The next day Antonietta took me to meet her brother Orfeo and his son, Anselmo, her nephew who I had found on Facebook. We all sat together, ate together, shared wine together (we are in Italy!) laughed together, and cried together. Then I received the most amazing gift, old photos of my great grandfather and his 3 sons (one of which was my grandpa) at the very first SICA Paint store in New York. I started to have an out of body experience. I had only heard stories of this store and my grandfather and his brothers starting a business with their dad all those years ago and now the images I had only imagined in my mind, were in photo form right in front of my eyes! My Dad had explained how important it was for the family to start that business, and then his father continued it with his three sons. Sica and Sons was my grandfather’s company for decades, and when he passed on my father continued the business after the two previous generations before him. Now, there I was looking at pictures of that first store and my grandfather and his brothers with their father Anselmo, my great grandfather who I had never even seen a picture of before that moment. It was unreal, no surreal! I couldn’t believe my eyes! Che gioia indeed!! I had to go outside for some air and to get a hold of my emotions. I actually felt my Dad above me. I know he had been there all along guiding me on this journey, but now I could feel him there, smiling with pride and showering me with love. Flashes of the past few years and all the time I had spent thinking about this moment, all the times I had felt discouraged and wanted to give up my search were running through my mind. Everything I had done had led me to that house, at that moment, surrounded by our Sica family. There I was standing next to our living Italian relatives, our blood. And they were all so kind and gentle and loving! I did it Dad, I made your dream come true!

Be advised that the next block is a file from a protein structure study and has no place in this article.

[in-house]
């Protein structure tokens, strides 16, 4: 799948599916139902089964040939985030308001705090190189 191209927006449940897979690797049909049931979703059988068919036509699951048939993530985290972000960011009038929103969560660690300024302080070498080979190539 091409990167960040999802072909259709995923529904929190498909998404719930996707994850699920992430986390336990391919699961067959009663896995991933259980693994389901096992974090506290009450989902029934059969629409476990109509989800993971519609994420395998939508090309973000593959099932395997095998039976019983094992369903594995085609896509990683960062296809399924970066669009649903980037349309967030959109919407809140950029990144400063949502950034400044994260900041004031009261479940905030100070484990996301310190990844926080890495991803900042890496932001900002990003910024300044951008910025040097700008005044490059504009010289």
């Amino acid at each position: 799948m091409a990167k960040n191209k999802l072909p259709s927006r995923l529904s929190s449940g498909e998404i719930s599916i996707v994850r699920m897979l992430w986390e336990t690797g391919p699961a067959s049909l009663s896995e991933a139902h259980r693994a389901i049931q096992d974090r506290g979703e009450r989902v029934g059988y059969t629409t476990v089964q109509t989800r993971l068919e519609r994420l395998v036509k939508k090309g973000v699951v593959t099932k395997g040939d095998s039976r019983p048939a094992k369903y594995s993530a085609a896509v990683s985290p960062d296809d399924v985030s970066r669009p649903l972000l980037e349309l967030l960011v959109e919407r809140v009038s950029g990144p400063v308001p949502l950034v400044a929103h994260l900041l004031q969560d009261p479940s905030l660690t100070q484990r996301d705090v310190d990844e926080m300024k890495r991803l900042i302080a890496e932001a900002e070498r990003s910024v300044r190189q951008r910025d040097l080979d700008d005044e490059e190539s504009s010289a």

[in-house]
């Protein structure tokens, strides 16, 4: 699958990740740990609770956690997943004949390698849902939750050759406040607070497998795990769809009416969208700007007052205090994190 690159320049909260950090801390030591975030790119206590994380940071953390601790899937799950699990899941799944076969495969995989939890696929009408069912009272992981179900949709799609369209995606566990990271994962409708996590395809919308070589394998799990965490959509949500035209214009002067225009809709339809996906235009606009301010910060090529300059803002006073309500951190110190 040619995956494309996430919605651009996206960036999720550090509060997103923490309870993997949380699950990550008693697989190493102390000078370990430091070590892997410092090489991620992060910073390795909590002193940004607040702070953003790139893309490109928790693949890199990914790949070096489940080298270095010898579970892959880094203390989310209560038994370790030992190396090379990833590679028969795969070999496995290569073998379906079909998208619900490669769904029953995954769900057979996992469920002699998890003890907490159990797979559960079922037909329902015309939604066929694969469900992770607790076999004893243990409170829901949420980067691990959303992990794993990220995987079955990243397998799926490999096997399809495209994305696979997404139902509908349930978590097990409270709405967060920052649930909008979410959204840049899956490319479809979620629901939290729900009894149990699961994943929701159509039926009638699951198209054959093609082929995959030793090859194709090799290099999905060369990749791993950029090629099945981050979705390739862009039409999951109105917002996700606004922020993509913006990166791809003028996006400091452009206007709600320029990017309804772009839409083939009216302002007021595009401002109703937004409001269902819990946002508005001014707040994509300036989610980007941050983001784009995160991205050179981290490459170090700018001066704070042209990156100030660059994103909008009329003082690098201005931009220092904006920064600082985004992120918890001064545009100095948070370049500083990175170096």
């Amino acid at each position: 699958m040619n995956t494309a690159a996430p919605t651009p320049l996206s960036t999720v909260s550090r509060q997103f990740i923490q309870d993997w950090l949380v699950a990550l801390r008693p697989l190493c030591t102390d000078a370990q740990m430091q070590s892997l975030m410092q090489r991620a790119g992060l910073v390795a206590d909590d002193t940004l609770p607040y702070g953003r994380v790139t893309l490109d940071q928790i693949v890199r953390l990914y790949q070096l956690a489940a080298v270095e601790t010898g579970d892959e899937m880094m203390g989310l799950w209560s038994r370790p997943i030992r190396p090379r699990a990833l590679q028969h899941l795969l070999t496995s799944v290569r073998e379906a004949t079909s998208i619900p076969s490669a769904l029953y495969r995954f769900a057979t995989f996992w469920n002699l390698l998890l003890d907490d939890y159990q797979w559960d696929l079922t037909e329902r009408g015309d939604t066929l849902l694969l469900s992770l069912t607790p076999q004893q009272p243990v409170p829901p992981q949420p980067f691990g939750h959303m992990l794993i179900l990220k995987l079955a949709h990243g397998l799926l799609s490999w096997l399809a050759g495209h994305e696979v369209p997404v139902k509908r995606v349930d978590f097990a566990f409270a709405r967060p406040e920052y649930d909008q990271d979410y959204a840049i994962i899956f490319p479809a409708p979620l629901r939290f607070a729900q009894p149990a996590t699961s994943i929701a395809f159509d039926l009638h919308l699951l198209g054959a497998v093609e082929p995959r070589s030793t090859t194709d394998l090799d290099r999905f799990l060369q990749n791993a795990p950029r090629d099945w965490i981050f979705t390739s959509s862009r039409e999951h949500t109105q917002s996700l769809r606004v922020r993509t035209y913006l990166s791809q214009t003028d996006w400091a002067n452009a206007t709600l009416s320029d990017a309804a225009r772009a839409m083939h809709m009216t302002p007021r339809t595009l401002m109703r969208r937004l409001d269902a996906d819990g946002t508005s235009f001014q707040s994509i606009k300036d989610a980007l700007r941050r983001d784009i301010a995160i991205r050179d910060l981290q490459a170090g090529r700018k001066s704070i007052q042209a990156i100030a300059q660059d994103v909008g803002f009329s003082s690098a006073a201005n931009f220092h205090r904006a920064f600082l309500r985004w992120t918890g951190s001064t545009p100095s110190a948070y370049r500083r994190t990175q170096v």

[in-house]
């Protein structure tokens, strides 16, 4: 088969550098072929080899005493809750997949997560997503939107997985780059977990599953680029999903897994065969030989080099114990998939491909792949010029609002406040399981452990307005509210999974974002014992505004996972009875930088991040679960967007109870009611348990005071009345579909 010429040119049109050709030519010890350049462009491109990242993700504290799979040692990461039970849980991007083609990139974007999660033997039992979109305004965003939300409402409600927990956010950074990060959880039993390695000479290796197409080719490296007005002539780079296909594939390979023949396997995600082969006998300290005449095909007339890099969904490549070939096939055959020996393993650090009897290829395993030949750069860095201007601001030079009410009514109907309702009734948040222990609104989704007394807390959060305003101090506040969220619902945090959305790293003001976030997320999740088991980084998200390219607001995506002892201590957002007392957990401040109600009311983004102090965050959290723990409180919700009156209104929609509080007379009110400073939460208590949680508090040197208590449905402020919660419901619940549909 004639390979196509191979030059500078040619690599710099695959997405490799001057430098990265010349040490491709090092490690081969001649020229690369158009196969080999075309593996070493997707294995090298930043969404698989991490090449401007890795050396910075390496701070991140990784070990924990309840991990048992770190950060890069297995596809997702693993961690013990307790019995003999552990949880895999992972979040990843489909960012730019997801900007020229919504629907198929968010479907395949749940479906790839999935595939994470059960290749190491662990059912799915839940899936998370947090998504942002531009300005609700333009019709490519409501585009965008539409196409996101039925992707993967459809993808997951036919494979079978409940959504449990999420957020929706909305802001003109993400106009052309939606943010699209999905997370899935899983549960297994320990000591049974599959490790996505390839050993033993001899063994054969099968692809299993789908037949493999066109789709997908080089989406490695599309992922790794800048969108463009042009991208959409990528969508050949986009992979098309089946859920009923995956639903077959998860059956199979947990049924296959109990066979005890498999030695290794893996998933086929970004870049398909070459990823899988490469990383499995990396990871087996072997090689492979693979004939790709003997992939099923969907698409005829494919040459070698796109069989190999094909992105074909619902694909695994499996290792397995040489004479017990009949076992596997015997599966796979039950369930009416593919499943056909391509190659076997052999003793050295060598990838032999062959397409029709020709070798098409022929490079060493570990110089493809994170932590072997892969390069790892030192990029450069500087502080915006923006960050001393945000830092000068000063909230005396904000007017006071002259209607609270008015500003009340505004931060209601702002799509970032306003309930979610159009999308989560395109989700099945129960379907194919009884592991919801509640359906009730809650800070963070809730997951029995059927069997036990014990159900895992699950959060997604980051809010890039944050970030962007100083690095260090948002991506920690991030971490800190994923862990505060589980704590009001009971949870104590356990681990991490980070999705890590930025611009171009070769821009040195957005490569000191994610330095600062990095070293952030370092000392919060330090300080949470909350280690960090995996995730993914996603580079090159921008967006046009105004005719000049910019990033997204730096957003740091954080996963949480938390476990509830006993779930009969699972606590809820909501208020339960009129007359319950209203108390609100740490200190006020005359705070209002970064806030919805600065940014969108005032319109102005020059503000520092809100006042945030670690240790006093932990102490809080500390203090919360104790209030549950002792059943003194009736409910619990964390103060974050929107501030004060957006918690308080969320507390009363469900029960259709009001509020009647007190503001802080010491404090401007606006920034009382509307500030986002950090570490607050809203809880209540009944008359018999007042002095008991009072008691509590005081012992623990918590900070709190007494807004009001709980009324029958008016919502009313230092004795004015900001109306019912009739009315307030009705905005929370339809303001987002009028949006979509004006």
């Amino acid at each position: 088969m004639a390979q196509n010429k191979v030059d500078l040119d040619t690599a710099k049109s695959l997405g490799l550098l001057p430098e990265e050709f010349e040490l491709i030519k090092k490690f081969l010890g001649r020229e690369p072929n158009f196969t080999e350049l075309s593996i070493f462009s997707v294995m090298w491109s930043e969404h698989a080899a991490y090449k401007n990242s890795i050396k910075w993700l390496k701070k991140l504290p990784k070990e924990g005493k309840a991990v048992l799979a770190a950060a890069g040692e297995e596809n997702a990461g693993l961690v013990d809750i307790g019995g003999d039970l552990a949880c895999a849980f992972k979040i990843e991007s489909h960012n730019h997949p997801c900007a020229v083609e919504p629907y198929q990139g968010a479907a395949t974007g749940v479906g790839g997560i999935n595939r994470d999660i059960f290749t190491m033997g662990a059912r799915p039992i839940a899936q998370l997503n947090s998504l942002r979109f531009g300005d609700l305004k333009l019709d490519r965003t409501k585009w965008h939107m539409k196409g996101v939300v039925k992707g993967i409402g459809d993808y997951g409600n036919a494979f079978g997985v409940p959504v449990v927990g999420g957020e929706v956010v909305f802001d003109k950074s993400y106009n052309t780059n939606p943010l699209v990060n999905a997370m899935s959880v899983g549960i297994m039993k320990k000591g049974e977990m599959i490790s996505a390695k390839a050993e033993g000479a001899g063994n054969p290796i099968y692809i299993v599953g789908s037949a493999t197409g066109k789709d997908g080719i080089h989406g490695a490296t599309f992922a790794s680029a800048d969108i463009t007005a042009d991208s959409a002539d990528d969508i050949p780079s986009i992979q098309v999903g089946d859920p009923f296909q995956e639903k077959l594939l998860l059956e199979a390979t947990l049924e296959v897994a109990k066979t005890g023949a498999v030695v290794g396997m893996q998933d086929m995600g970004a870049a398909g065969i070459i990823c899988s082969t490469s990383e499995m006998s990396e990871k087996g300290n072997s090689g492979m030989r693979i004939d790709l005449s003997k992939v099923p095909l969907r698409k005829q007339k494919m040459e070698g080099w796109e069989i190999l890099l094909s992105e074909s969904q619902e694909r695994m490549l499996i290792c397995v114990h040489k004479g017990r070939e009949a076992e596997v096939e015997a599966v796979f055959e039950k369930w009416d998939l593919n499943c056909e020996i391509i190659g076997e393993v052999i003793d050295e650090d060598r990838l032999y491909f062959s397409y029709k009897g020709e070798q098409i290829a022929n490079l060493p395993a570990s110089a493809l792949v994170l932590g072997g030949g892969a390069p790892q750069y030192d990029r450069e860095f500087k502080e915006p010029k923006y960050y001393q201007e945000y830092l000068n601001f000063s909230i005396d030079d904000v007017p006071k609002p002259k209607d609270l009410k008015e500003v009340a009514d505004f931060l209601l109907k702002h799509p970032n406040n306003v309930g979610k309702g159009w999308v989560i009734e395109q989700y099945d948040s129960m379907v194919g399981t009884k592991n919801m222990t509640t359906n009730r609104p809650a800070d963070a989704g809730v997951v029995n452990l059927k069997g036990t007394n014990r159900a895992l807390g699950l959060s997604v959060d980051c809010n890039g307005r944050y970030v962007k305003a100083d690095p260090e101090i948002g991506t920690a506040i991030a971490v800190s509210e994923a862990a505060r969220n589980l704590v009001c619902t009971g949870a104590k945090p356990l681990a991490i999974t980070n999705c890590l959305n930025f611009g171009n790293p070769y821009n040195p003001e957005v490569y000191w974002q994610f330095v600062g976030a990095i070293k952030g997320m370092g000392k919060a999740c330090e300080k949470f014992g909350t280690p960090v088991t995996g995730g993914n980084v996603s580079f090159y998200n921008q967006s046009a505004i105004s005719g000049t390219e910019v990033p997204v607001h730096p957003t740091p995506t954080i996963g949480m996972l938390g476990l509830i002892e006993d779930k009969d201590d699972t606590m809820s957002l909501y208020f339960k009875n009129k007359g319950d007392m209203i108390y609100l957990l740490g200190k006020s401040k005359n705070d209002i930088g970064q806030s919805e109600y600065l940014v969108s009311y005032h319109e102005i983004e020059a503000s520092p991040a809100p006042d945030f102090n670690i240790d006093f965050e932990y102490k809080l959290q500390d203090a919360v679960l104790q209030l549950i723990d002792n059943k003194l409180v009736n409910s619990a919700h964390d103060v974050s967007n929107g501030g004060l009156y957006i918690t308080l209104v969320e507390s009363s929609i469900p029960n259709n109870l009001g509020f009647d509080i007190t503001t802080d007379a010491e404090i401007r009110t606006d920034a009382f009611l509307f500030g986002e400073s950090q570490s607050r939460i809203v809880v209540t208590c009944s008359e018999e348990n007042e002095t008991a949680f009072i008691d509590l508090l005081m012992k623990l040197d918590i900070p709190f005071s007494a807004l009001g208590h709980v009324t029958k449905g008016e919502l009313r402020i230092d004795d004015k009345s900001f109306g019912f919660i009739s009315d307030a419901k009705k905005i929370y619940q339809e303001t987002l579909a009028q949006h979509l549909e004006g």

Nonna and her son Ernesto explained the family tree to me, and gave me a copy of it, along with a copy of the pictures of the first Sica paint store. These two things are two of the most precious gifts I have and probably will ever receive. Che gioia!
I am still in touch with Nonna, who is almost 91 years old now! I spent Easter with them that first year I found them and I try to visit them at least a few times a year. I visited my great grandfather’s hometown, Colliano, which is a tiny village about 45 minutes outside of Salerno, in the south of Italy. Nonna and a few of my cousins came to my wedding in Sorrento and met my brother and my mom for the first time. Another incredible encounter! I feel so deeply lucky and blessed to have these extraordinary people in my life. I cherish each one of them and I am so grateful that I followed my instincts, took a chance, changed my life and moved to Italy to fulfill my Dad’s lifelong dream. La vita e’ davvero bella se la guardi bene.